Jima: see Jimma, Ethiopia.
, formerly known as Peel Island, is the largest island in the Ogasawara archipelago. Chichi-jima is about 150 miles (241.4 km) north from Iwo Jima.

The island is within the political boundaries of Ogasawara Town, Ogasawara Subprefecture, Tokyo, Japan.


Chichijima is located at 27° 4' 0N 142° 12' 30E. There are currently around 2000 people living on the island, and the island's area is around 24 km².


Nineteenth century

Various scientific expeditions visited the island in the Nineteenth century, including:

Two shipwrecked sailors who were picked up by Beechey in 1827 suggested that the island would make a good stopover station for whalers, and settlement was begun in 1830. The settlement was lead in May 1830 by thirty-six year old Nathaniel Savory along with twenty-two other adventurous men and woman via a three-thousand mile long trip from Pearl Harbor to the beautiful island of Chichi Jima to found his whaling supply enterprise. In 1854, the Rodgers-Ringgold expedition encountered rats and feral goats, sheep, dogs and cats (feral pigs were already found by Kittlitz and may have been left by Beechey to provision possible future castaways).

Possibly as a result of the introduction of alien animals, at least three species of birds became extinct: the Bonin Nankeen Night Heron, Bonin Grosbeak a finch, and Bonin Thrush. The island was the only known home of the thrush and probably the finch, although the heron was found on Nakōdo-jima (also "Nakoudo-" or, erroneously, "Nakondo-") as well. The existence of the birds was documented by von Kittlitz in 1828, and five stuffed thrushes are in European museums.

The Bonin Wood-pigeon died out in the late Nineteenth century, apparently as the result of deforestation or the introduction of alien mammals or from both causes. The species is known to have existed only on Chichi-jima and another island, Nakōdo-jima.

World War II

The island was the site of a radio station during World War II, and a frequent target of US attacks. The young George H. W. Bush was once shot down while on one of these raids. Japanese troops and resources from Chichi Jima were used in reinforcing the strategic point of Iwo Jima before the battle of Iwo Jima. The island also served as a major point for Japanese radio communication and surveillance operations in the Pacific, with two radio stations atop its two mountains being the primary goal of multiple bombing attempts by the US Navy.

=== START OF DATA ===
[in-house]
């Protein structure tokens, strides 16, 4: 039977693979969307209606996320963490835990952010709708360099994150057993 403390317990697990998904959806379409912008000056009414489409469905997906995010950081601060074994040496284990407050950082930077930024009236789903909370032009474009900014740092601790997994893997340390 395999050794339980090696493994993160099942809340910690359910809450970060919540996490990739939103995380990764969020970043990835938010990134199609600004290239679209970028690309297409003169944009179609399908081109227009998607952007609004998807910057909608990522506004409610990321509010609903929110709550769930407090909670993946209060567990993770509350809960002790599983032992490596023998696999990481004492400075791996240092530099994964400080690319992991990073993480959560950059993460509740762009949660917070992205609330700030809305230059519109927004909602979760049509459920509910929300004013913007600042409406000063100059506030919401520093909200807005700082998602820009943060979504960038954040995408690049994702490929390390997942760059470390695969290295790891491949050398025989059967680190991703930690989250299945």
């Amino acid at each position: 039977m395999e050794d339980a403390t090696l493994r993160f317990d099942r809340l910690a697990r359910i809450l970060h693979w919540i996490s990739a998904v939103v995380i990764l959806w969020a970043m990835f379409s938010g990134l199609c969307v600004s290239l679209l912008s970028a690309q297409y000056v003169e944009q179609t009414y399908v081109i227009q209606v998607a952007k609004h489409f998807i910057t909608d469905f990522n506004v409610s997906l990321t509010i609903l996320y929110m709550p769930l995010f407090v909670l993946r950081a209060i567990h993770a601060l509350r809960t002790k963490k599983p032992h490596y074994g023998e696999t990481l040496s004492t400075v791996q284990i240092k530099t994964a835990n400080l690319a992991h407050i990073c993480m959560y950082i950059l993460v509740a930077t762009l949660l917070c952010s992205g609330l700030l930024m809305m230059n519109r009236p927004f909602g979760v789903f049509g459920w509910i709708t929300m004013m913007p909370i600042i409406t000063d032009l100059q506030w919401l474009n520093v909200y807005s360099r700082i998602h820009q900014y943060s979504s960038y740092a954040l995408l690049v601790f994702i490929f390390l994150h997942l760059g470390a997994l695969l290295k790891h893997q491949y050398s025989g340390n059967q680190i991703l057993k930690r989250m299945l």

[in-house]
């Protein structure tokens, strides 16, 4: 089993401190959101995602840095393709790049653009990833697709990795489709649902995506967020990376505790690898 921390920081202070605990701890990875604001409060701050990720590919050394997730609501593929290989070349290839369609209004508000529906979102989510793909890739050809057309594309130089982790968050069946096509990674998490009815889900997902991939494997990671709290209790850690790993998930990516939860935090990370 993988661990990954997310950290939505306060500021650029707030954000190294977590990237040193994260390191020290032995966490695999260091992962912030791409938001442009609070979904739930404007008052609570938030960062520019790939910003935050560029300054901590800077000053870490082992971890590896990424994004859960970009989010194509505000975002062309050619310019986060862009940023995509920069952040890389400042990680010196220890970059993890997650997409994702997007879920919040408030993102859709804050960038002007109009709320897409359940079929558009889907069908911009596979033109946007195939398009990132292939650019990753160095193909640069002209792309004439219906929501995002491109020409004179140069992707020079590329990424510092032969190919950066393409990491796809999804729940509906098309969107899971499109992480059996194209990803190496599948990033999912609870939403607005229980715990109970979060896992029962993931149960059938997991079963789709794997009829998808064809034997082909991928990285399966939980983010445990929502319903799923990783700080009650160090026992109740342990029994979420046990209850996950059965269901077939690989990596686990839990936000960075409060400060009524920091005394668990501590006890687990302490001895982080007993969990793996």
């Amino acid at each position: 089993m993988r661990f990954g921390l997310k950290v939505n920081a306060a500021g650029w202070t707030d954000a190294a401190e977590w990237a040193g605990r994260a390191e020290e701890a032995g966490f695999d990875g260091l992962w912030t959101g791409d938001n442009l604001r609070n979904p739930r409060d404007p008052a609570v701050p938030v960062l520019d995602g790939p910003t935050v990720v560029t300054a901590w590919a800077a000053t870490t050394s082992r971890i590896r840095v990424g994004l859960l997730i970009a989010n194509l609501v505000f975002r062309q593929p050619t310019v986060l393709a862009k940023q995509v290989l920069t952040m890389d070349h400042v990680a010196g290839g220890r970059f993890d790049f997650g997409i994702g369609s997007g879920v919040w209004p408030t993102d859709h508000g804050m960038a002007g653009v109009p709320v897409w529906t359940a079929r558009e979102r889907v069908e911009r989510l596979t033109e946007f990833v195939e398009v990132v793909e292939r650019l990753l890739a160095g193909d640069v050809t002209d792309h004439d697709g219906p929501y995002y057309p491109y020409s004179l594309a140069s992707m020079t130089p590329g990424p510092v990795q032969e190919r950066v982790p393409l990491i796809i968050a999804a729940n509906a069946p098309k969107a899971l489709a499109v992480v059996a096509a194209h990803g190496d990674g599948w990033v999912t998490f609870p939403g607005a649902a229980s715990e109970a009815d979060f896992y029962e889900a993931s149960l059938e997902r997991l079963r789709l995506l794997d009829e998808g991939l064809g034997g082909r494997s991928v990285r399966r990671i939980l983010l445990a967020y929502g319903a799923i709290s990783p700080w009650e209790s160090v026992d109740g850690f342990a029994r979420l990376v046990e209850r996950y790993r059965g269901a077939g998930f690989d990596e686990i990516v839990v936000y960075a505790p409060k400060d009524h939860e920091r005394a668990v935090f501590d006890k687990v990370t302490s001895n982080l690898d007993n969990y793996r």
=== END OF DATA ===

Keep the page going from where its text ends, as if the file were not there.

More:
Chichi Jima was also the subject of a book by James Bradley entitled Flyboys: A True Story of Courage, a factual account of the lives of a group of World War II fighter pilots including George H. W. Bush. In the book, it tells the story of United States Navy pilots who bombed the island's two radio stations. The book details the stories of the pilots that were captured, tortured, killed, and in some cases, partially eaten.

The island was never captured and surrendered with the Japanese Empire. After the surrender some of the senior officers were court-martialled and punished according to the class "B" war crimes standard.

Nobuaki "Warren" Iwatake, a Japanese American from Hawaii who was drafted into the Japanese army while living with his family back in Hiroshima, is known for his service in the Japanese Imperial Army at Chichi Jima.

Island development

Astrometry and telemetry stations

The Japanese National Institutes of Natural Sciences (NINS) is the umbrella agency maintaining a radio astrometry facility on Chichi-jima. Since 2004, the National Astronomical Observatory of Japan (NAOJ) has been a division of NINS. The NINS/NAQJ research is on-going using a VLBI Exploration of Radio Astrometry (VERA) 20m radio telescope. The dual-beam VERA array consists of four coordinated radio telescope stations located at Mizusawa, Iriki, Ishigakijima and Ogasawara. The combined signals of the four-part array produce a correlated image which is used for deep space study.

Japan Aerospace Exploration Agency (JAXA) also maintains a facility on Chichi-jima. The Ogasawara Downrange Station at Kuwanokiyama, was established in 1975 as a National Space Development Agency of Japan (NASDA) facility. The Station is equipped with radar (rocket telemeter antenna and precision radar antenna) to check the flight trajectories, status, and safety of rockets launched from the Tanegashima Space Center (TNSC).

US nuclear arms base

Chichi-jima appears to be one of a number of Japanese islands which has been used by the United States to host nuclear arms, according to Robert S. Norris, William M. Arkin, and William Burr writing for the Bulletin of Atomic Scientists in early 2000. This is despite the Japanese Constitution being explicitely anti-war. Japan hold Three Non-Nuclear Principles. The island has been under Japanese control since 1968 and the site is currently used for nothing more than storage by the local village government.

Sea Turtle Project

Chichi Jima houses a facility on the edge of Futami Harbor dedicated to the restoration of sea turtle populations that have been decimated due to human activity. Infant turtles are raised at the facility until they have reached a certain bodymass, at which point they are released into the wild; newly-hatched turtles face enormous risks of predation, and the facility believes their efforts increase the turtles' chances of survival. Additionally, the facility maintains half a dozen adult sea turtles on site.


Ogasawara Village operates the island's public elementary and junior high schools.

Tokyo Metropolitan Government Board of Education operates Ogasawara High School on Chichi-jima.

See also



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